Nfld. & Labrador

Calling all CFL fans: Grey Cup to make 3 N.L. stops in May

The Grey Cup, the top prize in the Canadian Football League, is going on a tour of Newfoundland and Labrador.

Fans in Corner Brook, Labrador City and St. John's will get to see top honour in Canadian football

The Grey Cup is the top honour in the Canadian Football League. (Michel Aspirot/CBC)

What might have been a Hail Mary pass — a bid to bring the Grey Cup to Newfoundland and Labrador — has turned into a touchdown for a local fan with a deep love of Canadian football.

Ottawa Redblacks owner — and native Newfoundlander — Jeff Hunt is bringing the Grey Cup to his home province for stops in Corner Brook, Labrador City and St. John's. 

Joining him will be Redblacks receiving duo Greg Ellingson and Brad Sinopoli, as well as the team's mascot, Big Jim. 

We just want as many kids as possible to get out and enjoy [football].- Chris Foley

One of the people behind the three-stop tour is Chris Foley, who contacted Hunt's office in Ottawa with a pitch to bring the Cup to Hunt's native province. ​

"I mentioned that it would be cool to see the Grey Cup, and he said he was kind of planning on stopping by, but I thought it would only be a one-hour type thing," Foley told CBC Radio's Corner Brook Morning Show. 

"It just kind of snowballed from there, and it's gotten big." 

Three stops for the Cup 

The Grey Cup, the top honour of the Canadian Football League, will arrive in Corner Brook on May 2.

The following day, Hunt — the only Newfoundlander whose name is inscribed on the 104-year-old trophy — and his colleagues will travel to Labrador City, before they head to St. John's on May 4 for the tour's final stop.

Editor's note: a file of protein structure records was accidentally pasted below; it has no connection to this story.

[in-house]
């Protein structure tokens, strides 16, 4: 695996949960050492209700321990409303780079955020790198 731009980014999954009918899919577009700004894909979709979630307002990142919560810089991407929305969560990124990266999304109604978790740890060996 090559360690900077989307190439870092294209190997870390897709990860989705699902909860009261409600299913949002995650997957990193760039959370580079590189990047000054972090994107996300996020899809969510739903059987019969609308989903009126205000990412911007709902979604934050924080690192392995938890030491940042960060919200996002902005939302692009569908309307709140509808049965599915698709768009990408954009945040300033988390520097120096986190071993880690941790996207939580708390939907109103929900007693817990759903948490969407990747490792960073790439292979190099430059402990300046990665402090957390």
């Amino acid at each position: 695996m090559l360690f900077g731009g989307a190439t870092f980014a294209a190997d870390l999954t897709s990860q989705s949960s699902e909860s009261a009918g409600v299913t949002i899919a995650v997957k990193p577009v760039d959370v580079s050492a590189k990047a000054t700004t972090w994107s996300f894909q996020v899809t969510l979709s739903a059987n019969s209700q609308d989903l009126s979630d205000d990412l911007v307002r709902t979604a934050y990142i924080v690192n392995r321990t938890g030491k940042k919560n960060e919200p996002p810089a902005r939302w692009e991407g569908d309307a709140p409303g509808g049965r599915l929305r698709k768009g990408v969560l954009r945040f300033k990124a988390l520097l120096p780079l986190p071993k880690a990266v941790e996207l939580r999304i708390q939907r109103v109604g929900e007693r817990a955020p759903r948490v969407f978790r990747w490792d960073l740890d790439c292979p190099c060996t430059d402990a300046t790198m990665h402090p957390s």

"I understand how busy [the Redblacks] are, and it's getting close to their new season," Foley said.

Jeff Hunt is the owner of the Grey Cup-winning Ottawa Redblacks and is the only Newfoundlander to have his name inscribed on the 104-year-old trophy. (CBC)

"I thought it was going to be a kind of farfetched thing to get them to come to town, but the other side of me thought that [Hunt] wanted to use this as a great opportunity to come back home and really showcase football in Newfoundland."

Although the official itinerary hasn't been finalized, the broad strokes of the Corner Brook visit are in place. 

Hunt, along with the Redblacks players and mascot, will visit a local elementary school in the morning, while the public will get a chance to see the Redblacks and the Grey Cup later in the day. 

Foley and members of the Western Newfoundland Football Association will also be running fun drills for anyone who wants to try their hand at the sport.

The final stop for the cup will be at a local sports bar where the players and Hunt will host a question and answer period.

Hunt joining Football Association board

Foley, who had organized a perennial touch football league in Corner Brook, rekindled his pigskin passion last year with plans to establish a full-contact football league, the Western Newfoundland Football Association.

Foley is hoping the event will boost the profile of both the association and the sport on Newfoundland's west coast.

He said the association's plan is to start small and teach the fundamentals of the sport through flag football as it grows. 

Ottawa Redblacks wide receiver Greg Ellingson, seen making a snow angel after scoring a touchdown last November, will be visiting Newfoundland and Labrador. (Adrian Wyld/The Canadian Press)

According to Foley, the Redblacks owner has gone above and beyond the call of duty to help the sport gain a toehold in the region. He's even agreed to head up the league's board of directors.

"He's totally on board and he's been giving me some really good ideas. We couldn't think of anyone better to have on our board," said Foley. 

"If we get the numbers, it can be here for a long time. We just want as many kids as possible to get out and enjoy [football]."